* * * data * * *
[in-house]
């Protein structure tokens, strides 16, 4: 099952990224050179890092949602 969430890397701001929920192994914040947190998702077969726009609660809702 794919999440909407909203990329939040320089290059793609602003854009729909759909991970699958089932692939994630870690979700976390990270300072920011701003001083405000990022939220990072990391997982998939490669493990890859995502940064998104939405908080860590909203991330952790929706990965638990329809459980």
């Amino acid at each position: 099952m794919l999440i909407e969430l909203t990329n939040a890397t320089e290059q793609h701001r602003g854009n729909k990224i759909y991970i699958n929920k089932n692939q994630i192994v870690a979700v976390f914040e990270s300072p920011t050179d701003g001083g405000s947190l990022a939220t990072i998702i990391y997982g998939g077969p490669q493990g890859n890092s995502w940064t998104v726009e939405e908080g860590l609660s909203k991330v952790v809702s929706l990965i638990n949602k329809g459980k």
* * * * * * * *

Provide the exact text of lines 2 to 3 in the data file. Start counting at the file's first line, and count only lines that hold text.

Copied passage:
């Protein structure tokens, strides 16, 4: 099952990224050179890092949602 969430890397701001929920192994914040947190998702077969726009609660809702 794919999440909407909203990329939040320089290059793609602003854009729909759909991970699958089932692939994630870690979700976390990270300072920011701003001083405000990022939220990072990391997982998939490669493990890859995502940064998104939405908080860590909203991330952790929706990965638990329809459980």
């Amino acid at each position: 099952m794919l999440i909407e969430l909203t990329n939040a890397t320089e290059q793609h701001r602003g854009n729909k990224i759909y991970i699958n929920k089932n692939q994630i192994v870690a979700v976390f914040e990270s300072p920011t050179d701003g001083g405000s947190l990022a939220t990072i998702i990391y997982g998939g077969p490669q493990g890859n890092s995502w940064t998104v726009e939405e908080g860590l609660s909203k991330v952790v809702s929706l990965i638990n949602k329809g459980k």